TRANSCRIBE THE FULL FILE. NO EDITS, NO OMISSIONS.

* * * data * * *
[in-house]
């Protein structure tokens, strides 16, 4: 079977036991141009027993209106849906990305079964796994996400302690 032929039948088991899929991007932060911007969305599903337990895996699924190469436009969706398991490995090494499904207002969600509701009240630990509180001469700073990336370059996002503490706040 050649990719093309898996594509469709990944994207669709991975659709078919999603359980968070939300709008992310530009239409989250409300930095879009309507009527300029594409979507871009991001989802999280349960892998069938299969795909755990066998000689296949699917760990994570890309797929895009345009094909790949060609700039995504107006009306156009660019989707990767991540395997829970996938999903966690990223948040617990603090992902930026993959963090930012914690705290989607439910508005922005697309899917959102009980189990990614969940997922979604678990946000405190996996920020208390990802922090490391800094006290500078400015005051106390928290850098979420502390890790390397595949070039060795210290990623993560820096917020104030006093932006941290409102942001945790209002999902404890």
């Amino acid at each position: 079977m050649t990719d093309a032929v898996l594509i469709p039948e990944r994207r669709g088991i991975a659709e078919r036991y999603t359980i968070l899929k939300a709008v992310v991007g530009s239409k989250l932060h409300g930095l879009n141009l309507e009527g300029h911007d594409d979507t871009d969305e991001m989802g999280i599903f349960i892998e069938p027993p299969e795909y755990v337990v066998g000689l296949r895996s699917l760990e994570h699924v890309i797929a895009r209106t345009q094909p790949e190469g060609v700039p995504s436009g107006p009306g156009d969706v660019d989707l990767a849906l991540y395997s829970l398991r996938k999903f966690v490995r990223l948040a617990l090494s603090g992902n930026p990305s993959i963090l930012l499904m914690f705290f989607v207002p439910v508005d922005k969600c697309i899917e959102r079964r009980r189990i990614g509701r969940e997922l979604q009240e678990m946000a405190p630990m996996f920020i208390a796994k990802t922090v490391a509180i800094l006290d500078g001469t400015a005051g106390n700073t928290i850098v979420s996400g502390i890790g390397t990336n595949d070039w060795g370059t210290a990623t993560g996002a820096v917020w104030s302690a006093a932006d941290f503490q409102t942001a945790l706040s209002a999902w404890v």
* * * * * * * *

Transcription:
[in-house]
């Protein structure tokens, strides 16, 4: 079977036991141009027993209106849906990305079964796994996400302690 032929039948088991899929991007932060911007969305599903337990895996699924190469436009969706398991490995090494499904207002969600509701009240630990509180001469700073990336370059996002503490706040 050649990719093309898996594509469709990944994207669709991975659709078919999603359980968070939300709008992310530009239409989250409300930095879009309507009527300029594409979507871009991001989802999280349960892998069938299969795909755990066998000689296949699917760990994570890309797929895009345009094909790949060609700039995504107006009306156009660019989707990767991540395997829970996938999903966690990223948040617990603090992902930026993959963090930012914690705290989607439910508005922005697309899917959102009980189990990614969940997922979604678990946000405190996996920020208390990802922090490391800094006290500078400015005051106390928290850098979420502390890790390397595949070039060795210290990623993560820096917020104030006093932006941290409102942001945790209002999902404890």
């Amino acid at each position: 079977m050649t990719d093309a032929v898996l594509i469709p039948e990944r994207r669709g088991i991975a659709e078919r036991y999603t359980i968070l899929k939300a709008v992310v991007g530009s239409k989250l932060h409300g930095l879009n141009l309507e009527g300029h911007d594409d979507t871009d969305e991001m989802g999280i599903f349960i892998e069938p027993p299969e795909y755990v337990v066998g000689l296949r895996s699917l760990e994570h699924v890309i797929a895009r209106t345009q094909p790949e190469g060609v700039p995504s436009g107006p009306g156009d969706v660019d989707l990767a849906l991540y395997s829970l398991r996938k999903f966690v490995r990223l948040a617990l090494s603090g992902n930026p990305s993959i963090l930012l499904m914690f705290f989607v207002p439910v508005d922005k969600c697309i899917e959102r079964r009980r189990i990614g509701r969940e997922l979604q009240e678990m946000a405190p630990m996996f920020i208390a796994k990802t922090v490391a509180i800094l006290d500078g001469t400015a005051g106390n700073t928290i850098v979420s996400g502390i890790g390397t990336n595949d070039w060795g370059t210290a990623t993560g996002a820096v917020w104030s302690a006093a932006d941290f503490q409102t942001a945790l706040s209002a999902w404890v």